Residual Value (RV) forecasts for electric vehicles (EV) are increasingly getting closer to that of traditional diesel cars as the used car market acclimatises to the new technology and understanding of it improves, says Glass’s. The publishers of the trade pricing bible say that in some cases, EV RV forecasts are already approaching that of their diesel powered equivalent.
Rupert Pontin, head of valuations at Glass’s said:
“The residual value gold standard for EVs is the Tesla Model S. Its minimum 220 mile range means that its three year/60,000 mile value is around 43% – almost exactly the same as a well-established direct competitor, the BMW M535D M Sport.”
Elsewhere in the more mainstream rather than high-end market, EV values are also closing the gap on diesels. For example, the Vauxhall Ampera Electron’s 27.58% at 3-years, 60,000 miles is not so different from the Vauxhall Insignia SRI CDTi’s 34.56%. Similarly, the BMW i3 REx with ‘Suite’ trim holds a value of 39.11% which compares to a BMW 320d Sport at 43.46%. Pontin added:
“Clearly, there is still a difference here between EVs and diesels but there are signs that it is closing all the time. Crucially, when the overall running costs of an EV are taken into account, factors such as savings on fuel mean that they may beat traditional models.”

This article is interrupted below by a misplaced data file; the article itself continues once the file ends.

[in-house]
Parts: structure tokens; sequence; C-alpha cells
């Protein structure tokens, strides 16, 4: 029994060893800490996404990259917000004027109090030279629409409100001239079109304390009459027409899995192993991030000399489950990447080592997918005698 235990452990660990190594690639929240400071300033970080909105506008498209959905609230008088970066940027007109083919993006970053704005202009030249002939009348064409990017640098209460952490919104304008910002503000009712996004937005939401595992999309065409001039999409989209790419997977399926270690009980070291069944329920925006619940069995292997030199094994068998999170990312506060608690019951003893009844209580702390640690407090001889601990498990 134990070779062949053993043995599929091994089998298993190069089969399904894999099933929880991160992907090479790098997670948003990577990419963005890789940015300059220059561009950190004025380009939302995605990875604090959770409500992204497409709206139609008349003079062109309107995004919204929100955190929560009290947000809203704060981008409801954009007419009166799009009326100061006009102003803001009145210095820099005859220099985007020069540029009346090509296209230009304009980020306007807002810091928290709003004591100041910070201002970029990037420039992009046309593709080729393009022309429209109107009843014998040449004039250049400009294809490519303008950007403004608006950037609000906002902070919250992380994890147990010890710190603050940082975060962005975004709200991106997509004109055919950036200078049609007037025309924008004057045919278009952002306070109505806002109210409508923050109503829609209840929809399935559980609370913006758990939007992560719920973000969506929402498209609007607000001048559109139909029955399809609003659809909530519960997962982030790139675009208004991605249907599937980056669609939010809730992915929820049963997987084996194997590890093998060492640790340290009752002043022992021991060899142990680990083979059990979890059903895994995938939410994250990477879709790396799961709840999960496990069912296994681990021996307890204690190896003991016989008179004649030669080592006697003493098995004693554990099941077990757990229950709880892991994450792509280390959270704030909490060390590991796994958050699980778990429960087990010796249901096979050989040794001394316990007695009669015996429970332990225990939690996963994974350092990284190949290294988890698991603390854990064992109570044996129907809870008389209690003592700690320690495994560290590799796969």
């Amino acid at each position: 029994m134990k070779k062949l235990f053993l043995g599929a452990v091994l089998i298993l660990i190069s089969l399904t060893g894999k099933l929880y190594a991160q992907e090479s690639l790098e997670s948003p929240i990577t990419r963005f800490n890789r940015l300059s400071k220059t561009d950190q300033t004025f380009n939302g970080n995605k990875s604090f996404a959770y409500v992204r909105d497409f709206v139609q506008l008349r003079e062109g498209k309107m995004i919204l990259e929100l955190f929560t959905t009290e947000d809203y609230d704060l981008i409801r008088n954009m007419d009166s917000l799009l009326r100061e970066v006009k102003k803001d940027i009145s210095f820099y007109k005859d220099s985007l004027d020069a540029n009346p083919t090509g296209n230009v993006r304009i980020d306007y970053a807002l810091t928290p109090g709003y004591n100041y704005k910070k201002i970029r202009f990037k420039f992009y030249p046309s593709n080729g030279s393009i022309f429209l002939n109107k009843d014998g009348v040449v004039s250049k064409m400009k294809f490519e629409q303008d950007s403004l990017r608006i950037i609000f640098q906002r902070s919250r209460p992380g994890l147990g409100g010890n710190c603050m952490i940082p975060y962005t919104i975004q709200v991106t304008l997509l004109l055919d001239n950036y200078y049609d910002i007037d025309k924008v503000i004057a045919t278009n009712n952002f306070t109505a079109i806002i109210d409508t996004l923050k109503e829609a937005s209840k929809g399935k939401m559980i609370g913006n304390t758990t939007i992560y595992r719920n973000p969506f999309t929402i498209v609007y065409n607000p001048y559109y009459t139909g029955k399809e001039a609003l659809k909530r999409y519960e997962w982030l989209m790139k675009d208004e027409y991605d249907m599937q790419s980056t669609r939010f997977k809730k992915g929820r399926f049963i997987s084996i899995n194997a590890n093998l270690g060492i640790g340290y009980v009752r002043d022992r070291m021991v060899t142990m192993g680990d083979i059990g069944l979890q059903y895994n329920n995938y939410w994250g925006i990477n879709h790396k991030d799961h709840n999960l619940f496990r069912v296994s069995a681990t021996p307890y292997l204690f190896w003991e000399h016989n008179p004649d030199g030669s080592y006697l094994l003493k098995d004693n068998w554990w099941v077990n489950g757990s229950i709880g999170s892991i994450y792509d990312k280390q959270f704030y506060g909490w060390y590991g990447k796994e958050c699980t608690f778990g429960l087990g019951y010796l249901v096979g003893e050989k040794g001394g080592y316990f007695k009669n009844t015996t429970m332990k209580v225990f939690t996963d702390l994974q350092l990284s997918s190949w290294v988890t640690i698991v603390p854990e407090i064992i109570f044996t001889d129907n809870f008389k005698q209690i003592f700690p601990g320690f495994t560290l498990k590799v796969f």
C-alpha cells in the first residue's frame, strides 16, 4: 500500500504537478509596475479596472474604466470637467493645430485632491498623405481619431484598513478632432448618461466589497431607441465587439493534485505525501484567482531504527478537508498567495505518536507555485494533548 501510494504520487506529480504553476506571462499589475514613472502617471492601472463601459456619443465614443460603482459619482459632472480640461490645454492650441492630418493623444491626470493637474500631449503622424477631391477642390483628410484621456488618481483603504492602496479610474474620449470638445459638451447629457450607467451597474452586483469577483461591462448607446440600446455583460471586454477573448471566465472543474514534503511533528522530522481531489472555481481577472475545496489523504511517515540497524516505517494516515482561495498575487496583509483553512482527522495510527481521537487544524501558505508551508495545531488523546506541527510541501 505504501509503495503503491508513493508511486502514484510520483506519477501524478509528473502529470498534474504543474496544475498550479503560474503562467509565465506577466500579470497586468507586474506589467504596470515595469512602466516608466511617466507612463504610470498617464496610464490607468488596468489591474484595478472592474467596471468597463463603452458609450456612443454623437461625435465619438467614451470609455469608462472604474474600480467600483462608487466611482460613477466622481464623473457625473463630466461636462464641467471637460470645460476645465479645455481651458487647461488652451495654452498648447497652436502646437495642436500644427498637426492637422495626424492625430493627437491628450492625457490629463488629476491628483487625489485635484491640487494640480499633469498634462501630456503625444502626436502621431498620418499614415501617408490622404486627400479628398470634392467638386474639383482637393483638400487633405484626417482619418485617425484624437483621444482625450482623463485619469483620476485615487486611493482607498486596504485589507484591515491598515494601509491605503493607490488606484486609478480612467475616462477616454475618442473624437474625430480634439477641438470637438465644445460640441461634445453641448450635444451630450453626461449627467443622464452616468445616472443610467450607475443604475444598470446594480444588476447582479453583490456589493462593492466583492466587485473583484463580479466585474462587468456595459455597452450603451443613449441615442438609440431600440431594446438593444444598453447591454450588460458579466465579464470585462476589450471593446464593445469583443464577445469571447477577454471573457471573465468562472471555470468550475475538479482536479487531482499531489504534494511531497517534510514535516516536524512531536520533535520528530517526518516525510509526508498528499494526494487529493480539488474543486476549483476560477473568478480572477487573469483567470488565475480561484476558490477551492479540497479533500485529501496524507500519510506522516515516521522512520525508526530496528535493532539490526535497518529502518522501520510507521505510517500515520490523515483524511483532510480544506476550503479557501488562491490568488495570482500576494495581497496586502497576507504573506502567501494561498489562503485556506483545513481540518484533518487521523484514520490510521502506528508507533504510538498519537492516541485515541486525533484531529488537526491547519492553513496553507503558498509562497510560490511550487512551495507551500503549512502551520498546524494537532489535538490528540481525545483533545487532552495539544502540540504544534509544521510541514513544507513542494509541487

Glass’s also state that the announcement of things such as replacement battery pricing has helped in a major way, since it helps both users and insurers understand the true costs of owning an EV. For example, Nissan stated a new battery pack for their LEAF EV costs €5,000 or around £3,500. However, RVs for the Nissan LEAF are amongst the poorest of all EVs, at around 29% at 3-years, 60,000 miles. This is in part due to their success, being the best selling and most populous EV around. However, with Nissan’s statement of battery pricing, the uncertainty of forecasting for EVs was largely removed.
Mr Pontin concludes that it is likely EV RVs will continue to close the gap on diesels as used car retailers and buyers became more familiar with the technology. Critically, battery power improvements, which mean better real world driving range, should help with more widespread adoption. Long term, Mr Pontin feels that electric vehicle adoption will become more prevalent and their continued increases in familiarity will see their residual values, “firm up and stabilise”.
News source; Glass’s
Photo: Jonathan Musk